Student Stories

Metcalf Memoirs: Cody Weinberger

As the summer internship season kicks off, the College media team has gathered reflections from a few students in each UChicago Careers In... (UCI) program who held Jeff Metcalf internships this past summer. Here is what they had to say about their experiences.

Cody Weinberger, Class of 2015Major: Mathematics and BiologyPrimary UCI program: Science and TechnologyName of internship: Royal Botanic Gardens, KewInternship location: London, England

Q: What attracted you to the Metcalf internship that you have been doing this summer?

A: What first jumped out at me was the institution—Kew Gardens is a place where a lot of leading conservation work is being done, and conservation is what really motivates my interest in ecology. Additionally, it seemed like a perfect opportunity to try out research in a laboratory setting rather than the math and computer modeling that I have been working on. Genetics is an interest of mine that I have had limited exposure to, and to commit a block of time to focus and try it out seemed like a good use of a summer. The third draw was that it was an opportunity to see and be a part of biological research abroad. I have always had an interest in living in Europe, and to work and live in a situation likely similar to what I would do if I decide to move there seemed like a good test-run.

Q: How does your major or other coursework at UChicago relate to the kind of work that you are doing for your Metcalf?

A: I am pursuing a specialization in Ecology and Evolution, but decided to take the more molecular courses in the regular biology fundamentals sequence in addition to the "Green Sequence." The internship at Kew has really drawn from course and lab work in both these tracks—most of my everyday lab work used techniques very similar to those in the genetics course, and required some background in DNA replication and other concepts that are taught there, as well. The overall goals of my project, though, aim to reveal taxonomic relationships among a family of fungi, a concept which is hammered away in the Biodiversity course. Understanding what it really is you're taking DNA from (fungi, in my case), the phylogenetic analysis, and what all of the results really mean in a broader sense really draws upon knowledge from an organismal and ecological perspective. Taking courses in both the micro- and macro-scale biological sciences has allowed me to connect a lot of the dots and grasp my project from all angles.

Photo courtesy of Cody Weinberger, Class of 2015

Q: What has been the most challenging aspect of your Metcalf, and how have you dealt with or overcome that challenge?

A: You really have to be on your game all the time in the lab. It's so easy to forget where you are and pipette into the wrong well, and then you may have ruined a few weeks' worth of work. It's really a different kind of thinking than the theoretical ecology that I'm used to—I've had to learn to really keep my attention focused at all times.

Q: What is the most interesting, memorable, or unique experience/assignment you have had while working in the capacity of your Metcalf?

A: It's hard to say one thing in particular. I had to pick out my samples from the endless arrays of green boxes in the fungarium, the most diverse in the world, and flipped through tons of specimens taken from famous explorers and naturalists. It was pretty awesome to see samples that Darwin brought back himself.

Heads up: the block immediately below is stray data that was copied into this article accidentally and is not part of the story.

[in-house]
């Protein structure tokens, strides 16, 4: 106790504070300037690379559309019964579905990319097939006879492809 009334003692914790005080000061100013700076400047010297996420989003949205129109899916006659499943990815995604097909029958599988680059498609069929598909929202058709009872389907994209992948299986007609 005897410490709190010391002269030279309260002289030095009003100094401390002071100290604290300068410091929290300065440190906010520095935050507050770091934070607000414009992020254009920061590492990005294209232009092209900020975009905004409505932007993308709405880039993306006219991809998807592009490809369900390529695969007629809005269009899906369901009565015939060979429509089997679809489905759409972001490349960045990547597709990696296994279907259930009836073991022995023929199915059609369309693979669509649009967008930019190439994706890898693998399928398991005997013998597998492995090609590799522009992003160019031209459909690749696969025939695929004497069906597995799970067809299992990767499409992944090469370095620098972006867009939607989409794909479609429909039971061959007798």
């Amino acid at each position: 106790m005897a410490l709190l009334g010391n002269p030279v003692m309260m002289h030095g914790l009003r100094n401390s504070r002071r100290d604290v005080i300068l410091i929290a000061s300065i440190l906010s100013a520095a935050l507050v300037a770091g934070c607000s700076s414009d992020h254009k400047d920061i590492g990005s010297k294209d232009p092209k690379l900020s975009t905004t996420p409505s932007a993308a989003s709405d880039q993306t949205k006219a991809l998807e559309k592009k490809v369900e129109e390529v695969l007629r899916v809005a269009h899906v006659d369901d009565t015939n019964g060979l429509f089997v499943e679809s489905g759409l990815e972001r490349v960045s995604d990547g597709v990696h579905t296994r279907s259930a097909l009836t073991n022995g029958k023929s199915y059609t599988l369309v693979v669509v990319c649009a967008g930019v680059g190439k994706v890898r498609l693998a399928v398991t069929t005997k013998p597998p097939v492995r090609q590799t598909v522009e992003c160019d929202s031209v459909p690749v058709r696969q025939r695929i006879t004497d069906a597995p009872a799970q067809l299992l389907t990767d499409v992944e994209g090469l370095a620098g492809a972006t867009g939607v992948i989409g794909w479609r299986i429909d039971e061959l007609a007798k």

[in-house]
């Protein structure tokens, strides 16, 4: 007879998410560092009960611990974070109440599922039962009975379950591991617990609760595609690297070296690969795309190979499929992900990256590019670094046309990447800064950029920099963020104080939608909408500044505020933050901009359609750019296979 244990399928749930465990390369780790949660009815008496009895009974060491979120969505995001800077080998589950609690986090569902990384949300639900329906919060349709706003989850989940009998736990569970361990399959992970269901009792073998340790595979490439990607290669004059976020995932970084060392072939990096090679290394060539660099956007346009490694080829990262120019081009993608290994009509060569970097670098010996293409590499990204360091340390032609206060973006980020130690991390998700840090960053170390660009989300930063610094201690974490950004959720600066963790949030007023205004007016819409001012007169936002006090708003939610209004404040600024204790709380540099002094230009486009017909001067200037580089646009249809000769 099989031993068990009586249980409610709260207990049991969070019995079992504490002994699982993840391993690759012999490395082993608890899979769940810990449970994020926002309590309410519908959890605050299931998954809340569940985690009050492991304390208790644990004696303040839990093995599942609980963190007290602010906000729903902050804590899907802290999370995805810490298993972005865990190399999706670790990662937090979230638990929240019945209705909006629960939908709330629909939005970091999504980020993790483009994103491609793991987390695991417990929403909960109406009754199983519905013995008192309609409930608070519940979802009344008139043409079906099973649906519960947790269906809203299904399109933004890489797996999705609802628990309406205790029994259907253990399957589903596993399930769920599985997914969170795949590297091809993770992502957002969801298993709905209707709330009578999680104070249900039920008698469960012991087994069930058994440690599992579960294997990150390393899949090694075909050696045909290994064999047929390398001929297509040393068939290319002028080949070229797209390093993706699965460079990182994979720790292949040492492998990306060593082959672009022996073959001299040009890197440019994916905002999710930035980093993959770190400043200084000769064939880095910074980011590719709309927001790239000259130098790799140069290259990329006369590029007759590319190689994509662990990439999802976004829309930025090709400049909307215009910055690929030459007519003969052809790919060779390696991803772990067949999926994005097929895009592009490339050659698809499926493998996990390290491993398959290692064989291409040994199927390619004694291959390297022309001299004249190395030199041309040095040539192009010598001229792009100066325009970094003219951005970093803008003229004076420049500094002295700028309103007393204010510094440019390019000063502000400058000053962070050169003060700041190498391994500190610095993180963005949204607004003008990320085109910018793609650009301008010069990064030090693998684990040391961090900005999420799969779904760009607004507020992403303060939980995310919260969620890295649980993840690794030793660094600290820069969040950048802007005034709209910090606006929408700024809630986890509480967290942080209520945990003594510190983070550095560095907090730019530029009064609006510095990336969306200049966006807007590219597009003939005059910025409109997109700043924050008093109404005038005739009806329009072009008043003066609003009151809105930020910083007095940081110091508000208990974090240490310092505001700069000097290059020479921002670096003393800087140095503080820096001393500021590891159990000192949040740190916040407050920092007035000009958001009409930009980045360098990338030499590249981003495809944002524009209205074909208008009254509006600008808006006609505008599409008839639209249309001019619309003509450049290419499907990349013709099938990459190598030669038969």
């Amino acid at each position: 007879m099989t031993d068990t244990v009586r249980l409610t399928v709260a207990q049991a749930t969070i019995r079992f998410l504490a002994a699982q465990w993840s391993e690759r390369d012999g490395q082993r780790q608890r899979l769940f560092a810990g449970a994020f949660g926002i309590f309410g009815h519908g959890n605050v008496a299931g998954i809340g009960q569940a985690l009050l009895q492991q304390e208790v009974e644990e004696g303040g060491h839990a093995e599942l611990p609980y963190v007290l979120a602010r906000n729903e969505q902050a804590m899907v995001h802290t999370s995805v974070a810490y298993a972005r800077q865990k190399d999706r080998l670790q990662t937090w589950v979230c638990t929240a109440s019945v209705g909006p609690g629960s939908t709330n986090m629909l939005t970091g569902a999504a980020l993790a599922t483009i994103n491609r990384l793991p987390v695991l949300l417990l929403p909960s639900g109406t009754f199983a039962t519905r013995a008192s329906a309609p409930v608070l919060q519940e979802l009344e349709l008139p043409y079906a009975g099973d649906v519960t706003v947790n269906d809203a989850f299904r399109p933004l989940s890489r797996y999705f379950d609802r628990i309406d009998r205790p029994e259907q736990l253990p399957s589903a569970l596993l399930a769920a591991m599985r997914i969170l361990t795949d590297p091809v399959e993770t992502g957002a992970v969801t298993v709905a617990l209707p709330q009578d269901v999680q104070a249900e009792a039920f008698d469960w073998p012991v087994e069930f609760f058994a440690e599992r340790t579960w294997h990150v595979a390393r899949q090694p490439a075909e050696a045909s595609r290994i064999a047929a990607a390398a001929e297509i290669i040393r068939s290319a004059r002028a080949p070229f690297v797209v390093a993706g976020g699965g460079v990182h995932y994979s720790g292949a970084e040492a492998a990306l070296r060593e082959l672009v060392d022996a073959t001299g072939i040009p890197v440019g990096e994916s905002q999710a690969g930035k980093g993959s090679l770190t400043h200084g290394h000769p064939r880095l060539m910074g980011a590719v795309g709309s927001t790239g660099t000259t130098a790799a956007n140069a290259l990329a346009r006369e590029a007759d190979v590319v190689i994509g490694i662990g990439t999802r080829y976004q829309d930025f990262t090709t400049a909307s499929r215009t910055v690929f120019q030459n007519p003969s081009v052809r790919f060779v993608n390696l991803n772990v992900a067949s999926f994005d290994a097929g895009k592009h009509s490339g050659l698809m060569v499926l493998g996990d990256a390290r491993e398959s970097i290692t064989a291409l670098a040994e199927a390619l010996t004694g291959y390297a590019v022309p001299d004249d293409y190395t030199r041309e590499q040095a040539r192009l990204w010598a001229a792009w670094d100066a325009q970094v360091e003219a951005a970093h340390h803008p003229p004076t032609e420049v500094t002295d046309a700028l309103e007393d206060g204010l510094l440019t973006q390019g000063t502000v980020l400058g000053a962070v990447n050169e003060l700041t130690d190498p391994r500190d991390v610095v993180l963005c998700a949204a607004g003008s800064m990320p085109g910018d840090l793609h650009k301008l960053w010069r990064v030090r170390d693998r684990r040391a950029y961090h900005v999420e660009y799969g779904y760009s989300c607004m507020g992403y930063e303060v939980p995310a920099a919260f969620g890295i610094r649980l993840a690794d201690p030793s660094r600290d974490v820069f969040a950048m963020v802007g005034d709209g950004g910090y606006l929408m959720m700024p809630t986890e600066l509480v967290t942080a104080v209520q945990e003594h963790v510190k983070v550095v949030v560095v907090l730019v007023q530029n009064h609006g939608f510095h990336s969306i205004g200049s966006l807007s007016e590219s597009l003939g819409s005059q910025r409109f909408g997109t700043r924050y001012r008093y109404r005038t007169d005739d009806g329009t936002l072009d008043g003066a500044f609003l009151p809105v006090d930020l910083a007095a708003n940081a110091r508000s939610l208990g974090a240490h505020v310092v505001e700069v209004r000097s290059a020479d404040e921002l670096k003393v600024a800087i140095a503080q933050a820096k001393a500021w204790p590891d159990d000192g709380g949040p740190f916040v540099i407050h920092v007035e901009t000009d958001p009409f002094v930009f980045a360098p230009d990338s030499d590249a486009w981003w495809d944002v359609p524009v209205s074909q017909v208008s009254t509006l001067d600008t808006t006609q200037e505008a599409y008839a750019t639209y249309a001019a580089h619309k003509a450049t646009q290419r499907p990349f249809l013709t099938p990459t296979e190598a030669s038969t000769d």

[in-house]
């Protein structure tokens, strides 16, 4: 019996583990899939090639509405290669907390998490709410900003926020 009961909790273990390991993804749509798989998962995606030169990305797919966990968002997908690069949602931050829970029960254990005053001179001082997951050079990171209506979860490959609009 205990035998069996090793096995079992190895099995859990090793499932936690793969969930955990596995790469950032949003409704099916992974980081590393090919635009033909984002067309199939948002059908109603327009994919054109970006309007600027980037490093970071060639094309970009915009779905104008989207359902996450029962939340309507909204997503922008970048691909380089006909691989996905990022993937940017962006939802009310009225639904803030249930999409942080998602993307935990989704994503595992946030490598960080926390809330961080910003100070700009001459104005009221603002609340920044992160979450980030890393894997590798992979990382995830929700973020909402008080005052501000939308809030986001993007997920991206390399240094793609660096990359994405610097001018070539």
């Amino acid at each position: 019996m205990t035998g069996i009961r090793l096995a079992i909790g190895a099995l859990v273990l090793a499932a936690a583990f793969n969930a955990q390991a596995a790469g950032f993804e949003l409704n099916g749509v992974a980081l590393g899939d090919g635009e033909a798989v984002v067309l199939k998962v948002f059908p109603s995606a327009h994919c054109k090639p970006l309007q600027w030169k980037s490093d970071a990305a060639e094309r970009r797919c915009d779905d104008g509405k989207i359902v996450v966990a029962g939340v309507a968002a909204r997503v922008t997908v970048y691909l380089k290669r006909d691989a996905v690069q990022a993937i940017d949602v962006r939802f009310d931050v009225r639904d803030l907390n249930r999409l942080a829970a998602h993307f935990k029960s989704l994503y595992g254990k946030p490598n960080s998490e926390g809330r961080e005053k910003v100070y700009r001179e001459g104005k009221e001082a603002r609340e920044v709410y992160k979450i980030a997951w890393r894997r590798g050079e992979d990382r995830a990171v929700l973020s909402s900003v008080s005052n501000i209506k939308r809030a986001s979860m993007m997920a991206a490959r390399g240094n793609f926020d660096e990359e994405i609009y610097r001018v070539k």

Q: What is the most important lesson you have learned or the most rewarding experience you have had?

A: Being the first person to see the actual phylogenetic tree for an entire taxon was a very cool experience. The specimens had been collected by many naturalists and ecologists all over the world throughout the past century; seeing all of their efforts along with mine resolve all the contentions about how the species are related, with just a diagram popping up on my computer screen, was almost surreal. It is amazing that you can obtain such a clear picture of the past thousands of years from spending a few weeks essentially adding pieces of fungi to mixes and changing the temperature.

Q: In 140 characters or fewer, how would you sum up your Metcalf experience?

A: Walked in an ecologist. Walked out a mycologist. #RBGKew #plants #people #possibilities

Q: Is there anything else that you think would be particularly interesting or instructive to share?

A: It's easy to take all courses that are aimed directly at and give you very specialized knowledge of your interest. But especially as an undergraduate, I think it is much more advantageous to learn the fundamentals of what surrounds your field, so that you have the tools to approach problems in that field from a variety of angles. I have no doubt that the mix of experience in lower- and higher-level biology is what got me this Metcalf.

For more Metcalf reflections, check out the overview articleTo read the profiles that Career Advancement collects, click here.

UChicago Careers in Science, Technology, Engineering, and Math (UCISTEM), a program of Career Advancement, "helps students explore, prepare for, and obtain careers in science and technology through career exploration workshops, treks, real-world experiential learning, research opportunities, internships, and one-on-one advising." UCISTEM offers Jeff Metcalf internships, which are paid, substantive internships exclusively for UChicago undergraduates. For more information, visit the Metcalf Internship Program website.

Metcalf Internships are available to College students throughout the academic year, and especially during the summer internship season. To learn more about currently posted Metcalf Internships, log into your Chicago Career Connection account to search for opportunities, and to make an appointment with a Career Advancement adviser.